2 cups sugar
2 cups water

  1. To peel the lemons, slice off both ends. Insert a very sharp, small knife between the peel and the membrane that hugs the flesh, about ¼-inch deep, and work the knife all the way around the end of the lemon. Repeat on the other end.
  2. Make 4 equally spaced, ¼-inch deep, lengthwise slices through the peel. With the fingernail of your thumb and the help of your forefinger, pry each section of peel off the lemon, ideally leaving the membrane with the flesh of the lemon. (Reserve lemons for another use.)
  3. Cut each quarter piece of lemon peel lengthwise into 2-4 strips.
  4. Lay each strip peel-side down on a cutting board and with a very sharp, small knife sliver off as much of the pith as you can. Don’t worry about getting it all, however. You want some depth to the peel.
  5. In a medium saucepan, bring 4 cups of water to a simmer.
  6. To blanch the lemon peel and rid it of most of the bitterness in the pith, add the peel to the simmering water in the saucepan, simmer for 2 minutes and drain into a colander.
  7. Repeat twice more, using fresh cold water each time.
  8. In a medium saucepan, combine sugar and water and slowly bring to a simmer, whisking frequently. The sugar syrup should clear before the syrup reaches a simmer. If it doesn’t clear, lower the heat to beneath a simmer and continue whisking until the syrup is clear. Then bring back to a simmer.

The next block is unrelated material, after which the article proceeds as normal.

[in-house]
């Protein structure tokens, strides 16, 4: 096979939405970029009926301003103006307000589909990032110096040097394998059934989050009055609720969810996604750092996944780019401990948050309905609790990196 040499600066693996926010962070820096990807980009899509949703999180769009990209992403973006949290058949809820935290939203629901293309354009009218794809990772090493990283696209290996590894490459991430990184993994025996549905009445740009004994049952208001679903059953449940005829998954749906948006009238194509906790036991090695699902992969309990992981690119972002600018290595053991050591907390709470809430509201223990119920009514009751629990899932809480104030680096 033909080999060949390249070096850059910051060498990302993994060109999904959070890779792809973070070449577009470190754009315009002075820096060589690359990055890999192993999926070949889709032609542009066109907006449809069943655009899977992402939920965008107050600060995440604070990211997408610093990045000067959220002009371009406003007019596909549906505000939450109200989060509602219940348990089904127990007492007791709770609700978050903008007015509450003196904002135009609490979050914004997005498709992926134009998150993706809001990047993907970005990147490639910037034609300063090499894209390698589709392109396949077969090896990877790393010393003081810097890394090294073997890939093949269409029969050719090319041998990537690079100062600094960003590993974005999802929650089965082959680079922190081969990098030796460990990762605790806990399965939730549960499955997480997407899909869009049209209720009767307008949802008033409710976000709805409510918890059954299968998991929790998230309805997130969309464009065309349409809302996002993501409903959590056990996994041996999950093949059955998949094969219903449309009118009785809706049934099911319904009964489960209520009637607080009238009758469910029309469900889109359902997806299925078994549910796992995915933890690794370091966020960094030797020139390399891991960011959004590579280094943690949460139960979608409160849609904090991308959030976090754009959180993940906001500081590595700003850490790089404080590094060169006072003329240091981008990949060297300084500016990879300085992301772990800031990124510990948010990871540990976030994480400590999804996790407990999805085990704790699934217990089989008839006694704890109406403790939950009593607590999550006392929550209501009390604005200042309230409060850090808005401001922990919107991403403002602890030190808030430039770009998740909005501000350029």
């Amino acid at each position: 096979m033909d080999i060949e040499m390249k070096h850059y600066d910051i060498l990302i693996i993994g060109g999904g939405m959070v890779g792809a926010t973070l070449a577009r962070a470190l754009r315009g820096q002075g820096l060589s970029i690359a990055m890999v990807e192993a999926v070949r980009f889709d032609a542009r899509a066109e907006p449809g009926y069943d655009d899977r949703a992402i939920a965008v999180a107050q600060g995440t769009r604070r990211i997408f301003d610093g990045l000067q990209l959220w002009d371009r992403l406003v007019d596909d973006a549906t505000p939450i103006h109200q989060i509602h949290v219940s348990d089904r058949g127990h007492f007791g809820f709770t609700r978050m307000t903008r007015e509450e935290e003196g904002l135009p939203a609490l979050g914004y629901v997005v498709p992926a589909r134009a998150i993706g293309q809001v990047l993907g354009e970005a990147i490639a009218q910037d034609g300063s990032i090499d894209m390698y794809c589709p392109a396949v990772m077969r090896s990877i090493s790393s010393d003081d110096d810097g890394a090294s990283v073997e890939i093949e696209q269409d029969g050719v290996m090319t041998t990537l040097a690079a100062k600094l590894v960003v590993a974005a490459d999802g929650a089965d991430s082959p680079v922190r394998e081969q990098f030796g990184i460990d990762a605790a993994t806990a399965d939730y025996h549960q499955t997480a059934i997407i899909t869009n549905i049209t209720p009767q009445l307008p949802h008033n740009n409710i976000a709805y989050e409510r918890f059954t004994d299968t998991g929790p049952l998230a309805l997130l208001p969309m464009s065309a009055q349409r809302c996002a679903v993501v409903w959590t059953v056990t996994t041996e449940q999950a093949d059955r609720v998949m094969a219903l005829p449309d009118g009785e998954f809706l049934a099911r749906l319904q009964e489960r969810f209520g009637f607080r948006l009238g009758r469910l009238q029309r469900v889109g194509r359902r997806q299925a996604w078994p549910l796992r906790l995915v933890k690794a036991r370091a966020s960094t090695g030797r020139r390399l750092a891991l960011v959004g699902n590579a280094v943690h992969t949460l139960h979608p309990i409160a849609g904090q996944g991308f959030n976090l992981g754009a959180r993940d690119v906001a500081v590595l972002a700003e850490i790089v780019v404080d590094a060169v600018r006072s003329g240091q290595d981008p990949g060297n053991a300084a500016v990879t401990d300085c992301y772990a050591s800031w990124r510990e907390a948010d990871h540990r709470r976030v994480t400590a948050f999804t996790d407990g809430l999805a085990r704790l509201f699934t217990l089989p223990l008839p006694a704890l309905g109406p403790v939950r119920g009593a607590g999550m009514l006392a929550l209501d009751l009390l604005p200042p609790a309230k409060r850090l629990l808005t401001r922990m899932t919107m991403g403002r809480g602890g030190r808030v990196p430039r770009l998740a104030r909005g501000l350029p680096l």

9. Add the triple blanched lemon peels to the sugar syrup and simmer gently for about 1 hour, until the peel is translucent and tender.
  10. To test, lift a piece of peel from the syrup, let it cool slightly and then sample. If you can easily bite through the peel, it’s done. If not, continue simmering until the peel in fully tender. If the syrup becomes too thick, add additional water.
  11. When the peel is tender, remove from the heat.
  12. With a fork or small tongs, gently remove each piece of peel from the syrup and lay on a wire rack set on an edged baking sheet. Let cool completely and then dry for several hours.
  13. A few pieces at a time, toss the peel in sugar to coat and set on a clean wire rack to dry.